My understanding was that they's be allotting different abilities different point values. So maybe a basic swing is worth one, while a backstab is worth three and a riposte attack is worth four. Now normally you'd already have to time the backstab for when you're behind the target and use the riposte as they attack. With the addition of point values, you're also having to weigh the individual costs. So I could blow most of my points on basic swings only to find myself in a position to use something more powerful but lacking the points to do so. This may not make a huge difference in a single round, but after several, there will be a clear advantage to the person managing his points with the best attack option for the scenario.

Just my understanding anyway. Also don't forget the info they've given us on unit fighting. This sounds tailor made to facilitate that.

GrumpyMel wrote:


2) One big thing I didn't see addressed in the combat portion of the blog but that tends to be a big problem in PvP. How do you deal with PvP opponents always selecting the most vulnerable/high priorty target first....or concentrating all attacks/damage on a single target to take them out in 1 round (e.g. ignore the fighters, kill the guy in the robes first.... everbody kill the healer first)? It's a pretty...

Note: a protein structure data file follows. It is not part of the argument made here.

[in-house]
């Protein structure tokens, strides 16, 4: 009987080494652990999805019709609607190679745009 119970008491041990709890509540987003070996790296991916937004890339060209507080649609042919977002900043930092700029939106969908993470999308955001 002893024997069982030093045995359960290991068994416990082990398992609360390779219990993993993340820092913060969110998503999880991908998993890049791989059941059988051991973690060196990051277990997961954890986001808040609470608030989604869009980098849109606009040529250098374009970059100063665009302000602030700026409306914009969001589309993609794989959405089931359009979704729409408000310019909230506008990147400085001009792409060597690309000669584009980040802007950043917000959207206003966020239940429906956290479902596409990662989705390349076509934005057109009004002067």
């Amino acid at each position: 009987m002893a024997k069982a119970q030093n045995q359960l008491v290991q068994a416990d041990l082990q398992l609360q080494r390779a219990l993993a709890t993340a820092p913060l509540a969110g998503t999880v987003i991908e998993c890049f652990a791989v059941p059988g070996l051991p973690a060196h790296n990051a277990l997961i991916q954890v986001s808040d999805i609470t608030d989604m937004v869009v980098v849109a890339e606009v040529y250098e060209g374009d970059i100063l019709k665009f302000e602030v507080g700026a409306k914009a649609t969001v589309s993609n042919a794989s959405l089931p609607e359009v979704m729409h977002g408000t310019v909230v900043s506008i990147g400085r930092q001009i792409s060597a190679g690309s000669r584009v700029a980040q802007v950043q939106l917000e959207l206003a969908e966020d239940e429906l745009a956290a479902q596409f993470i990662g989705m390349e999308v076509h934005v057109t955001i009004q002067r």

Again I'd remind you of the "You're in the army now!" blog post regarding unit combat. By maintaining formation and moving as a whole, a group will have distinct, unique advantages over guys who are simply trying to bum rush the squishies. They haven't gone into significant detail yet, but I think the article indicates they are at least aware of the issue.

Paizo Employee Chief Technical Officer

Whitelock wrote:
Uninvited Ghost wrote:
Is the email from Paizo or Goblinworks? Either way, I'm not seeing it... what date was it sent?
I have not gotten a email either. Has anyone received the email for the "Pledge Drive management tool" yet?

The email to Kickstarter backers was from customer.service@paizo.com to the email address associated with your Kickstarter account.

Goblin Squad Member

Nihimon wrote:
GrumpyMel wrote:
... I don't see how that will actualy result in the "spammer" having unused points left over...

I believe the idea is that the Spammer will be spamming the same ability, which will not be an efficient use of points. Basically, this looks like a fairly straight-forward system. It's similar to the Rogue in WoW, in a way, although I expect this will be much slower-paced.